Confederate Memorials Endorse Treason And Racism

Image via WSJ

“Remember, we are all one country now. Dismiss from your mind all sectional feeling, and bring them up to be Americans.”

A private citizen can be a Confederate supporter, but the U.S. Government must not be. Confederate statues, or any other Confederate memorabilia for that matter, do not belong on government property, with the exception of museums, because not only are they off-putting, but more importantly, they endorse treason.

In the U.S., private citizens, on their private property, should be allowed to fly any flag or let any statue stand (unless public nuisance law is at play). Such freedoms should not be abridged for virtuous-abstract reasons: we are the land of the free, liberty for all, etc. But more importantly, such freedoms should be allowed because it would likely be unconstitutional to violate them. In our country, the 1st Amendment allows us to burn Old Glory, so why would it disallow private citizens to display Confederate flags on their property? Personally, I despise the Confederate Flag; it makes me uneasy every time I see it.  However, I respect the Constitution and understand that for me to have the right to legally decorate my property as per my liking, I must respect others’ rights to do the same. For example, if I wanted to hang a cross on my front door, I wouldn’t want the government to have the right to rip it down because others were offended.

When it comes to government property, however, the rules are different and Confederate symbolism should not be glorified. There are no concerns of free speech in this context. The 1st Amendment does not apply to the government as it does to private citizens. In other words, the 1st Amendment limits the government’s regulation of private speech, but it doesn’t discuss the government’s own speech. Thus, when it comes to statues and flags being on government property, it is strictly a matter of policy preference.

Looking to policy, it is vacuous to think that it is shrewd to exhibit Confederate memorabilia on government land because such memorabilia is offensive and simply treasonous.

There is no getting around it; the Confederate flag is offensive. What do you see when you look at the Confederate flag—the renowned battle flag? Some see it as an homage to the South.  Some simply see a red flag, with a blue X, and 13 stars. Some see their family history.  Most of America, on the other hand, sees a red flag painted with the blood of slaves, a blue X symbolizing divisiveness, and stars that represent the states that were willing to die in order to perpetuate an unjust America. Now, I understand the pleas of some that take pride in the Confederate flag. There are truly people who are not racist, do not hate minorities, but still take pride in the Confederate flag.  For some, the meaning of the flag has nothing to do with its roots in hatred, but rather, the flag is just a symbol of unity or respect for Southern culture and values. For others, the flag runs deep throughout their history: their ancestors fought in the war. To them, the flag is simply a connection to their past, which every human desires. However, as I said earlier, these sentiments for Confederate memorabilia belong on private property.  As a matter of policy, because of the Confederacy’s past, the cost clearly outweighs the benefits when it concerns exhibiting Confederate relics up on government property. For most Americans, Confederate memorabilia is either pointless or highly disturbing.Those who support the imagery will only be nominally affected by the removal of these exhibitions of the Confederacy because they can still exhibit Confederate articles on their private property.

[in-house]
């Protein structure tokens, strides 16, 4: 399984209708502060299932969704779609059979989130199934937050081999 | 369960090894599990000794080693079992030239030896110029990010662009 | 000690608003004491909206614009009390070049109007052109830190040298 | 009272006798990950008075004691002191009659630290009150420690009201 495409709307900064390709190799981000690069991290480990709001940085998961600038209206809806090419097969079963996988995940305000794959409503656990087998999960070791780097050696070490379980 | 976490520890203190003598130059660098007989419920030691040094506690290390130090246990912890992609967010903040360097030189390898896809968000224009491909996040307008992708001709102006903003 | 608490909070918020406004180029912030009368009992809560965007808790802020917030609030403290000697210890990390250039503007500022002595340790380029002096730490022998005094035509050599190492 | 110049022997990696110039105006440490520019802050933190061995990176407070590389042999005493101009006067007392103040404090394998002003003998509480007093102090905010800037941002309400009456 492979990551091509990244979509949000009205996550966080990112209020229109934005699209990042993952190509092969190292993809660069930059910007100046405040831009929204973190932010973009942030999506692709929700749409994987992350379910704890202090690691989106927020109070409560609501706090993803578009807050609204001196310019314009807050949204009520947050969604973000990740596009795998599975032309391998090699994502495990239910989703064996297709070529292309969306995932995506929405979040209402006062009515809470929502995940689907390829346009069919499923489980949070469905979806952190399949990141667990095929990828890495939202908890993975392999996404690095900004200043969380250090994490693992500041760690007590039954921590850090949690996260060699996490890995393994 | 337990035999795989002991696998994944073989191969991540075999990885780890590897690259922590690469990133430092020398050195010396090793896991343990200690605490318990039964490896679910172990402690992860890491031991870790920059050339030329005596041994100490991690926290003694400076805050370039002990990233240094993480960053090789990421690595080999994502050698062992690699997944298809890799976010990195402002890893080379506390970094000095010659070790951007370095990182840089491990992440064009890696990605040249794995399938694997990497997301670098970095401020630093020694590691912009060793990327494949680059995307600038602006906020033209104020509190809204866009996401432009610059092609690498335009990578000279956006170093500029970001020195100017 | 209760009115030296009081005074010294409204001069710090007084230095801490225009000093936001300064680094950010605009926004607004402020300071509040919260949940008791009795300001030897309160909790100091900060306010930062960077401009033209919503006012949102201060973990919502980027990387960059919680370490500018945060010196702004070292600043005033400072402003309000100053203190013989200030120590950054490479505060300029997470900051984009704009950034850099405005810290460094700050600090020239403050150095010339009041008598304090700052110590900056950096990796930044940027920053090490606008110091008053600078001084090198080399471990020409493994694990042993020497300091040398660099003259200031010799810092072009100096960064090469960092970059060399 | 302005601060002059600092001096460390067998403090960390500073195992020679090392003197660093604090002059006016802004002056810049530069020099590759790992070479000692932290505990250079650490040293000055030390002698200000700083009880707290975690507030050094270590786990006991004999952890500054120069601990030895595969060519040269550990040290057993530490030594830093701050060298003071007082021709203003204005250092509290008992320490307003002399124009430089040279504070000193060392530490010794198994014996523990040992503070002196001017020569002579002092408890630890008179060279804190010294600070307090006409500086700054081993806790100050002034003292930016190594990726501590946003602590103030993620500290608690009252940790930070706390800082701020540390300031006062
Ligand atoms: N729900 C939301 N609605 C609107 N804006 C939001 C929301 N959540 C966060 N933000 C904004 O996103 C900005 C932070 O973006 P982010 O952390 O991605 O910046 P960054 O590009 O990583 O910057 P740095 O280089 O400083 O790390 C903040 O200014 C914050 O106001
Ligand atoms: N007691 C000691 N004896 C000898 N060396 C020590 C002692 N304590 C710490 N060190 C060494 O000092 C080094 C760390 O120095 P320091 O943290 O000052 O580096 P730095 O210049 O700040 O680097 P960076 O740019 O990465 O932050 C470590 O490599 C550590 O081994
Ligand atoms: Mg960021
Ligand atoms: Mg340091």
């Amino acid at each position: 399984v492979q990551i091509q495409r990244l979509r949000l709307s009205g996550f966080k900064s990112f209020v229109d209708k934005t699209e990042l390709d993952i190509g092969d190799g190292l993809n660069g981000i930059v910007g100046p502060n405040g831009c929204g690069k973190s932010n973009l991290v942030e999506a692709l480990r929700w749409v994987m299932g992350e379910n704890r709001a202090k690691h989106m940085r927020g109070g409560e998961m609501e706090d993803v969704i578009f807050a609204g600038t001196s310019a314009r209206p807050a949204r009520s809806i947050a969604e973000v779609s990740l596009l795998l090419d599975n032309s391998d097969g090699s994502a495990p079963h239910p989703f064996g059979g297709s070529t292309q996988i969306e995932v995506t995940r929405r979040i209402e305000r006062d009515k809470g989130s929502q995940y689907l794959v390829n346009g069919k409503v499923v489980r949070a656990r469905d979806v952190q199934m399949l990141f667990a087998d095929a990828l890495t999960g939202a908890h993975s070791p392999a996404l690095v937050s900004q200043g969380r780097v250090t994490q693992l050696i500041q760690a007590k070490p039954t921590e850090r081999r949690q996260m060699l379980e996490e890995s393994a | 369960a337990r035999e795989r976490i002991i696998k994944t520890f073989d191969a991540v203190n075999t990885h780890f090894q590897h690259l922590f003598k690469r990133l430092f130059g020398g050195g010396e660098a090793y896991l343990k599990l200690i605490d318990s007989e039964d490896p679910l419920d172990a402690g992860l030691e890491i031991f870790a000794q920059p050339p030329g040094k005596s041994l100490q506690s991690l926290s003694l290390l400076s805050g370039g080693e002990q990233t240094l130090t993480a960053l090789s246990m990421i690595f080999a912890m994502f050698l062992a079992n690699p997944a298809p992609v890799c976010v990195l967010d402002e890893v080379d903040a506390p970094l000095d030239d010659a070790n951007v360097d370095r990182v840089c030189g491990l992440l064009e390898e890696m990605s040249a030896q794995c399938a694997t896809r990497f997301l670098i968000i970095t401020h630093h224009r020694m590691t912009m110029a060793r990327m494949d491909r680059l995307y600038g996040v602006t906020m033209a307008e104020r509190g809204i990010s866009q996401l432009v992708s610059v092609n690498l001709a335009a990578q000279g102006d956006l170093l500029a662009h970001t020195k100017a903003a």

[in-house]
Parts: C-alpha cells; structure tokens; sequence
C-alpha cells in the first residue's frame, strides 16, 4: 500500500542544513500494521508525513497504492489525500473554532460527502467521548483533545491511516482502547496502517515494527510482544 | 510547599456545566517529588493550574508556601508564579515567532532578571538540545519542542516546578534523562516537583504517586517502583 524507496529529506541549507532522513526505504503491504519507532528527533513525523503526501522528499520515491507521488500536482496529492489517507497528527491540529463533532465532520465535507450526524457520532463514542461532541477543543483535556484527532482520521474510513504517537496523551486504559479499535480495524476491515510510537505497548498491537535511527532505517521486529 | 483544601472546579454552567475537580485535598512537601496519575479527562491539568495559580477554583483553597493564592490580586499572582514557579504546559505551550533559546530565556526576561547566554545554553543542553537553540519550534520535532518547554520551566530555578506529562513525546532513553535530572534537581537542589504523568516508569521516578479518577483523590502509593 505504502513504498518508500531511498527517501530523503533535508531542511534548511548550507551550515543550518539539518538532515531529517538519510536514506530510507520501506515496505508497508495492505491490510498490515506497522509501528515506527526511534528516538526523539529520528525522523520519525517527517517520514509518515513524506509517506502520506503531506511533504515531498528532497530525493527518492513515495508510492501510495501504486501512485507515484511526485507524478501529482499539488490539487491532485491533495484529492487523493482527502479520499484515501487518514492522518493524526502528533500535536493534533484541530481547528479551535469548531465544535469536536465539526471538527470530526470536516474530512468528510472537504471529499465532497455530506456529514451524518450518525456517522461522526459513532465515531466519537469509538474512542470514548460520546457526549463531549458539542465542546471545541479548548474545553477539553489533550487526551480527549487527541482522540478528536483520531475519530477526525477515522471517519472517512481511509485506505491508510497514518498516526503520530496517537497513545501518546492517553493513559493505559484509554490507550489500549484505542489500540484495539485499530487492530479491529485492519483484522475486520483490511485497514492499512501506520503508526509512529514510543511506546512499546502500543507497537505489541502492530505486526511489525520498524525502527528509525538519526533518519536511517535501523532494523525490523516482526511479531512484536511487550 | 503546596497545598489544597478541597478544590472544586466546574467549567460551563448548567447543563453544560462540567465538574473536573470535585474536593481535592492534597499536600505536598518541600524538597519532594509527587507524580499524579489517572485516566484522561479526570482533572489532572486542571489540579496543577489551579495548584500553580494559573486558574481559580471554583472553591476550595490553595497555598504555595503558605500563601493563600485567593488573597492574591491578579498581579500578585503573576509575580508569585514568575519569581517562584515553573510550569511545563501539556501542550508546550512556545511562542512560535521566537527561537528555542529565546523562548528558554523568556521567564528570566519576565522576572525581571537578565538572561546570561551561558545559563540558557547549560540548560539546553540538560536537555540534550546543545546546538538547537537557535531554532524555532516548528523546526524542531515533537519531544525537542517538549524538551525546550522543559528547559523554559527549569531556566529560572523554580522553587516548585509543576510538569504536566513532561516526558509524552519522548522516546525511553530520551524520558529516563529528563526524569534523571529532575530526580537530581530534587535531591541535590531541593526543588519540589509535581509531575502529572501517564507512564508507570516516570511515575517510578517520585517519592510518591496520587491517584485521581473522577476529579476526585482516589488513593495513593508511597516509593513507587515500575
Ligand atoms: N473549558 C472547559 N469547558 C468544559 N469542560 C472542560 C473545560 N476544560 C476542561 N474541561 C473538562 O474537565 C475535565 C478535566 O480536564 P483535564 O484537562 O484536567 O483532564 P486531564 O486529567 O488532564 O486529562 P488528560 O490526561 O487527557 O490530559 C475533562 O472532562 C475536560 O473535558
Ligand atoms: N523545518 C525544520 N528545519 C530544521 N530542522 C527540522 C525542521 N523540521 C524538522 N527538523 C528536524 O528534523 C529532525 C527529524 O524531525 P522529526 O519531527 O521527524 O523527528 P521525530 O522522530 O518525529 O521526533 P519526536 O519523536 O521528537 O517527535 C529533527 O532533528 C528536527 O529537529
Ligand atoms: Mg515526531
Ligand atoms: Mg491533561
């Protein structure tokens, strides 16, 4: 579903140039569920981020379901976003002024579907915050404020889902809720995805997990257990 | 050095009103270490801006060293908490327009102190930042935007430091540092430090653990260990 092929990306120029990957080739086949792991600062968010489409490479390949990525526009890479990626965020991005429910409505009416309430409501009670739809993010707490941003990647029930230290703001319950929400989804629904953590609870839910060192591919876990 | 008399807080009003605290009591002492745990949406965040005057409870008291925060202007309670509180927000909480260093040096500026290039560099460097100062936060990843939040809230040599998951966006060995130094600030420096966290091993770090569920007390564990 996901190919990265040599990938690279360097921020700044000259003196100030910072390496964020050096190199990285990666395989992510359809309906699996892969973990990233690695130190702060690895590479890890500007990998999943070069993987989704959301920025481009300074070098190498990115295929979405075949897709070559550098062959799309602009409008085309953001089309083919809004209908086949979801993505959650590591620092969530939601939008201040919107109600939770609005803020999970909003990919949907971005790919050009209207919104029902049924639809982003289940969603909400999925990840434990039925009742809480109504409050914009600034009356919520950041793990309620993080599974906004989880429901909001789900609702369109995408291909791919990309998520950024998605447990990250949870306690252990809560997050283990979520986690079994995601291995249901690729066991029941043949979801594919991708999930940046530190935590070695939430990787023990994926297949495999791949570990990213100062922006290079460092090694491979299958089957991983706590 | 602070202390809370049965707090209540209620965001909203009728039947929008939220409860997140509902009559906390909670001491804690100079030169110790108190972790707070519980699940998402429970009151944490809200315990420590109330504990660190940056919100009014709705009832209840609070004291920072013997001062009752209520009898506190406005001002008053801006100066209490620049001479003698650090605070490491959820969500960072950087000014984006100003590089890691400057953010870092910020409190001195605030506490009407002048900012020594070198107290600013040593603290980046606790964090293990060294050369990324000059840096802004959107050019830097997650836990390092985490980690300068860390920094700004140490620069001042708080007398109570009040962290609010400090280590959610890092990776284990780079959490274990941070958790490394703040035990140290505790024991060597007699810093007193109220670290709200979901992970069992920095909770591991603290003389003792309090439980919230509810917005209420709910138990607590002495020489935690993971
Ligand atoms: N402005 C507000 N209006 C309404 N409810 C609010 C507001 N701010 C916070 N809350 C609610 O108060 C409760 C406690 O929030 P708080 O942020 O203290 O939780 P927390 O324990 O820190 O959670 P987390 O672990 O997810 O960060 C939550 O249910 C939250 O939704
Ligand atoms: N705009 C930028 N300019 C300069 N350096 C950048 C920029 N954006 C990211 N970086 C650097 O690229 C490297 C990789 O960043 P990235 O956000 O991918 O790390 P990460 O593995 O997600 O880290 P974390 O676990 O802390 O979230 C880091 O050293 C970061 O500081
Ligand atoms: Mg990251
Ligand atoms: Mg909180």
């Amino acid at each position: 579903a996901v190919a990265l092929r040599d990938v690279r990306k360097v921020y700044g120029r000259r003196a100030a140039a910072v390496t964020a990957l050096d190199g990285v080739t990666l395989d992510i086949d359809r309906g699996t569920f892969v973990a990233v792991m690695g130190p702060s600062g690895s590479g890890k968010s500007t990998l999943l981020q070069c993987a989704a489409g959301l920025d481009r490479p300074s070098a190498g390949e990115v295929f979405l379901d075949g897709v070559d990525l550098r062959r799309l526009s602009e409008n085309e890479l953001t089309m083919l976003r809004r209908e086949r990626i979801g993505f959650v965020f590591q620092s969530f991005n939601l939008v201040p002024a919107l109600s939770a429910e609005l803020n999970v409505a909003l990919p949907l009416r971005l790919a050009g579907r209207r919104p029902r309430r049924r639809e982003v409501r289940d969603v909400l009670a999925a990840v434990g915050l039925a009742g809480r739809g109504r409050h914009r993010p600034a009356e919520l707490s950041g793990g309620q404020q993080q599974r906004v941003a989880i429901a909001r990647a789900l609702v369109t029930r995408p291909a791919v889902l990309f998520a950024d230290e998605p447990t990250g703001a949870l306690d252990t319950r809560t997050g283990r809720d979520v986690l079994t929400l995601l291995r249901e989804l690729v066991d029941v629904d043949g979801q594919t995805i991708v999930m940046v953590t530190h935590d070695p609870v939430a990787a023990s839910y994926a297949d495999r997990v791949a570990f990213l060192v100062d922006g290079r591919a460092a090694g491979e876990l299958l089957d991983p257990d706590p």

I realize that it is not a robust argument to simply state that something should be taken down because it’s offensive. There are many things that are offensive, and you cannot make everyone happy. But the flag is not simply offensive; it supports treason. The Confederates were treasonous; they broke from the Union and fought to take it down.  Some witty individual could say: “Well, they wouldn’t be treasonous had they won.” But that is neither here nor there. The fact is that the Confederates lost and they lost to the United States of America. It seems ludicrous for any U.S. government (federal, state, or city) to raise memorials in honor of Confederates because doing so honors treason, and honoring treason promotes divisiveness. After all, we are the United States, not the divided States.

If citizens want to place Confederate flags in their front yards or place Confederate symbols on their clothes and cars, let them. As far as the government is concerned, it is time to move on. This discussion has gone on long enough. If we were still in the late 19th century, I would be more sympathetic. But the war is done; the Union won.  There is no more South versus the North or “us versus them.” We are one nation, and as one nation, it is time for the government to put Confederate memorabilia where it belongs: in a museum.

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